Anyways, if you get to where the road splits into a “Y” you’ve done gone too far, so turn around in Mable Johnson’s driveway—it’s the one with the deer head a-nailed to the cedar post next to road (her daddy used to be a taxxy-dermis)—and head back the way you come. Our house is the blue one a’settin’ off the road about two-hundred yards—the one with the goats and chickens running ’round the place. You can’t miss it, ’cause one of them goats ain’t got but three legs. Oh, whatever you do, blow the horn three times when you drive up so we’ll know it’s you, not those pesky Joe Ho’vers Witnessers. We all lay down on the floor behind Granny’s old settee when they come a knockin’.”

True story…sort of.

Anyway, to this day, driving on dirt and gravel roads takes me back to the day when unpaved streets and roads were sometimes my best friend when trying to follow a criminal’s trail. Dirt, mud, grass, and even sandy soil can be quite telling…if you take the time to look. Here are a few things investigators look for when following a trail.

1. Both cars and trucks sometimes lose traction when heading uphill, and when they do the tread patterns aren’t clear. When going downhill, tread patterns usually remain unbroken (clear) because the rubber maintains full traction with the surface. Therefore, investigators can easily determine the vehicle’s direction of travel.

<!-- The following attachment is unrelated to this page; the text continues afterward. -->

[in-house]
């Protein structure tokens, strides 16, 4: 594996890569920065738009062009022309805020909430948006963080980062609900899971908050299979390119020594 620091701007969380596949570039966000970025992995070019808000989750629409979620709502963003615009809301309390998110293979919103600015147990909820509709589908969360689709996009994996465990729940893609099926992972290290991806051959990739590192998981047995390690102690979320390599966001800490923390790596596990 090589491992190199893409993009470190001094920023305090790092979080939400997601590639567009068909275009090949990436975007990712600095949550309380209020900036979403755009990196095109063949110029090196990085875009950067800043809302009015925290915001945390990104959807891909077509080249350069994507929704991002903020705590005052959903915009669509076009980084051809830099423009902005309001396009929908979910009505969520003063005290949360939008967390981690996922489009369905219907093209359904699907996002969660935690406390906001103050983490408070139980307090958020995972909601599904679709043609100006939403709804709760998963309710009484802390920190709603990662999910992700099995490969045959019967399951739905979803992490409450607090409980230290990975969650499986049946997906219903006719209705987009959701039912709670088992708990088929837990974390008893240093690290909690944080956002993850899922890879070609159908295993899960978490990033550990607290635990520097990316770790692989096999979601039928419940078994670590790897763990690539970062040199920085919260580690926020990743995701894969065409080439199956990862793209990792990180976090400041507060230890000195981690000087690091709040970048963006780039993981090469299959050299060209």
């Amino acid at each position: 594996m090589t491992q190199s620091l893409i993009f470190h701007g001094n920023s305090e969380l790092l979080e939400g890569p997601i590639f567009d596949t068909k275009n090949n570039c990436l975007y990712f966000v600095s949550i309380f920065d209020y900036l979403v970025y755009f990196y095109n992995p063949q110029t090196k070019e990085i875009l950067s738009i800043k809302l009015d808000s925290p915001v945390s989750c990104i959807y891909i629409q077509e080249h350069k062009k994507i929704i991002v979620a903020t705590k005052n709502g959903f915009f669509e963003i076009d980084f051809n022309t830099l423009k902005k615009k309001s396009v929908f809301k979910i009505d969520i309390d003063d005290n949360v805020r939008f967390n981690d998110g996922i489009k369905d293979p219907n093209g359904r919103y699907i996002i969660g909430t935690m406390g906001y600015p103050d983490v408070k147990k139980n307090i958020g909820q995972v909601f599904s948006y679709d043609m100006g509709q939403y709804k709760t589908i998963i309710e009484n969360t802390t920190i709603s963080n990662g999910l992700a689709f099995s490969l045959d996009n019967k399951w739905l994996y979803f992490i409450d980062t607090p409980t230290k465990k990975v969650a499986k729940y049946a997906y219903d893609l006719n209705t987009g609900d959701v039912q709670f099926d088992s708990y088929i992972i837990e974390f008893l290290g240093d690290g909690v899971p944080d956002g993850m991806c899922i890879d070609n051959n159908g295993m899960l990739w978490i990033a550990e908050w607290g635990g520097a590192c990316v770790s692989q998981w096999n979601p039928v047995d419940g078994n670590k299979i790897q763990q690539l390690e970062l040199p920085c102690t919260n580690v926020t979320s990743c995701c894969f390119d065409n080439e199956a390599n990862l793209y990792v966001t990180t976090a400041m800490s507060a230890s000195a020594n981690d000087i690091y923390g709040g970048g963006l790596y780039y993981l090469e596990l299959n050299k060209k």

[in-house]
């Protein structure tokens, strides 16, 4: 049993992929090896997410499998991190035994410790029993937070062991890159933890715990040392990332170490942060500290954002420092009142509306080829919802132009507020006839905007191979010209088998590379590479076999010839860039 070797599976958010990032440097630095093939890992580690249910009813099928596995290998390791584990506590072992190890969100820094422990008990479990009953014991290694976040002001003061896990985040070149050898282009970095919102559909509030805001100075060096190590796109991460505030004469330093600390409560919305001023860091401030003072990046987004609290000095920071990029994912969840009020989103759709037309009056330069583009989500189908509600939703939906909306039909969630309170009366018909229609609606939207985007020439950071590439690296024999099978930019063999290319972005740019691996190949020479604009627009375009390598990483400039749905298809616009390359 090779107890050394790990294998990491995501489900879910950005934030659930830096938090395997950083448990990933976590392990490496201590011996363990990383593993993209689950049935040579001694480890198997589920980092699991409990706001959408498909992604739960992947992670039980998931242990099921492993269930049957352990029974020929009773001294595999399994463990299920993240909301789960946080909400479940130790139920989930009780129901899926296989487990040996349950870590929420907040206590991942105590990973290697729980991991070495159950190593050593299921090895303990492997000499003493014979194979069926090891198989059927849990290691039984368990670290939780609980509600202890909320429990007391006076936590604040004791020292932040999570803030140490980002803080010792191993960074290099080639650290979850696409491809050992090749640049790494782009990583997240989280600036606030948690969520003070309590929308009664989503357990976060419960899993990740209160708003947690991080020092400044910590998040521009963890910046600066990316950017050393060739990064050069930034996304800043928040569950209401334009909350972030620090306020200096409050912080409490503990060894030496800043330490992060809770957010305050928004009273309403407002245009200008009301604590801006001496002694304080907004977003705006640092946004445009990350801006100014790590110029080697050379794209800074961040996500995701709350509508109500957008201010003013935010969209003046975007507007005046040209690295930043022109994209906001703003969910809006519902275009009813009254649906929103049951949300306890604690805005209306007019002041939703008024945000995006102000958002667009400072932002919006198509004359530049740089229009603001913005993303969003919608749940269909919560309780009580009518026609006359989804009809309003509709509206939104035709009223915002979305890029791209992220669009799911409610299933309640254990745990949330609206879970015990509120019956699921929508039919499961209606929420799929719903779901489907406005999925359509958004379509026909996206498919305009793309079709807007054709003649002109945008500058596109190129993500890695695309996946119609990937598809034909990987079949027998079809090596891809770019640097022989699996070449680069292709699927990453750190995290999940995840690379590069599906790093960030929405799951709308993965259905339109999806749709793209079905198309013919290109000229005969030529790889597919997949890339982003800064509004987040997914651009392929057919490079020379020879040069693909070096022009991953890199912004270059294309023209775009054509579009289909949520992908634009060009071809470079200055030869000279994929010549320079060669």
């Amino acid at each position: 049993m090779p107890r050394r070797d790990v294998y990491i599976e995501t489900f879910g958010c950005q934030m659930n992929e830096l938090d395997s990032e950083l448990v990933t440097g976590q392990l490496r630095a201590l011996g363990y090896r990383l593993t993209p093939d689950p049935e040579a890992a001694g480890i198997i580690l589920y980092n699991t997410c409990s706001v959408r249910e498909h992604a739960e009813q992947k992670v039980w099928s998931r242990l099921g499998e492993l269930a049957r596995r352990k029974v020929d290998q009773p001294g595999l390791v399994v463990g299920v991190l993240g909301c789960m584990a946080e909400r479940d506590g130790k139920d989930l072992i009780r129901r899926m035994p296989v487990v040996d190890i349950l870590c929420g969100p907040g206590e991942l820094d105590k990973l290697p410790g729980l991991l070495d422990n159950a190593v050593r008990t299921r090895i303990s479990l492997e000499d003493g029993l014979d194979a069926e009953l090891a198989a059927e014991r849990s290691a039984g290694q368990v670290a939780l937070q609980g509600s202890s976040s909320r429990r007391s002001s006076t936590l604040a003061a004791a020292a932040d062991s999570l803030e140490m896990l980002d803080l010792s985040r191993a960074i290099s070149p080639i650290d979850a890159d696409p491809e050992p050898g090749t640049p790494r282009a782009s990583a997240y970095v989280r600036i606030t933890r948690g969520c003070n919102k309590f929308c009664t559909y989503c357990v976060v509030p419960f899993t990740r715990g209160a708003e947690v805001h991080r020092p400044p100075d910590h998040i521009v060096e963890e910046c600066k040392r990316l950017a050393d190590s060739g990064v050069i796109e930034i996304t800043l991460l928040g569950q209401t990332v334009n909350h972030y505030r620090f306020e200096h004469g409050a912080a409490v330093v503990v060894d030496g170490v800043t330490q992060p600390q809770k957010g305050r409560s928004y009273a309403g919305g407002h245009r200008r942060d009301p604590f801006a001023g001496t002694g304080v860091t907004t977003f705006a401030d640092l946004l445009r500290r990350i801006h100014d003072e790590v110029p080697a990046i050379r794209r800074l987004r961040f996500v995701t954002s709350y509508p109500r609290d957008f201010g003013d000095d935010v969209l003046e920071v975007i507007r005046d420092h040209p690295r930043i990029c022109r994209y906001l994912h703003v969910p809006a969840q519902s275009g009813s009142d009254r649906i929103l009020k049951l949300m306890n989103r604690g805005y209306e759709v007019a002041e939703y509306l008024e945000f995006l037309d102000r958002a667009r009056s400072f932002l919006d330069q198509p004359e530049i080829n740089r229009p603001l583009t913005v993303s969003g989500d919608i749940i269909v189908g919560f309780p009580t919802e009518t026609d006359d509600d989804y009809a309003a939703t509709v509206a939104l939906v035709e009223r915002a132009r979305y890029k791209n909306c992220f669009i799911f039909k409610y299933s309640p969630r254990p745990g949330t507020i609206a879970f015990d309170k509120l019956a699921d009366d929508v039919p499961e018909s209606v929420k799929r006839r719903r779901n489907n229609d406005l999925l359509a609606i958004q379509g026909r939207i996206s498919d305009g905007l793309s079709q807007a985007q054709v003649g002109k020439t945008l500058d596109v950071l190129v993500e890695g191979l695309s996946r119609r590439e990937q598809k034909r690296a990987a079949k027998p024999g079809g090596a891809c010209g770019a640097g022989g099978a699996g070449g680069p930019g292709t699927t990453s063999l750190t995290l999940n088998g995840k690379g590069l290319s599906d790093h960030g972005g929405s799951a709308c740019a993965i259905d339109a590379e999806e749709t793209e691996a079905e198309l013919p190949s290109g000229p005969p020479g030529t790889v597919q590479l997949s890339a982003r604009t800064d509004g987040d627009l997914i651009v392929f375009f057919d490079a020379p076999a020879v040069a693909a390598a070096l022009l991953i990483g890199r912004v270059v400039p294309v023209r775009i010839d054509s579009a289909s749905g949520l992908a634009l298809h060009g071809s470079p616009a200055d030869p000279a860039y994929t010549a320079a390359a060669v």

2. When viewing tire tracks in the grass it’s important to note whether or not the tracks are shiny/glossy, or not. Glossy tracks mean the vehicle was heading away from the spot where you’re standing. Off color, or slightly dull tracks indicate the vehicle was heading toward your position.

3. When traveling on slightly muddy surfaces (about the consistency of slush), the vehicle’s tires force (squirt) mud forward at a +/- 45 degree angle.

4. Mud puddles, small creeks, etc. are perfect for telling which direction a car or truck is moving. Vehicles always push and pull water in the direction of travel. The liquid also washes away tracks on the exit side of the water. So, if you see a puddle with clear tracks leading up to the water’s edge, and no tracks and a wet surface on the opposite side of the puddle, then you know the vehicle was traveling toward the wet road surface. You may also see wet spots on the dirt road from where water dripped off the car frame, after it passed through the puddle.

5. Wet soil often sticks in the grooves of a tire tread pattern. As the vehicle moves along, the soil begins to dry and falls off, and it always does so in the direction of travel. Investigators can follow the trail much like following a trail of breadcrumbs.

6. When viewing tire tracks always position yourself where the track is directly between you and the sun. This enables the best view of the track’s details.

The same is true for examining footwear impressions.

6. Be sure to photograph the track for later comparison to a tire or shoe.

Finally, as you travel, be sure to examine the sides of the roadway and down paths and trails for the suspect vehicle. It would be pretty darn embarrassing to discover you’d passed by the crooks who’d parked in Mable Johnson’s driveway to count the stolen loot.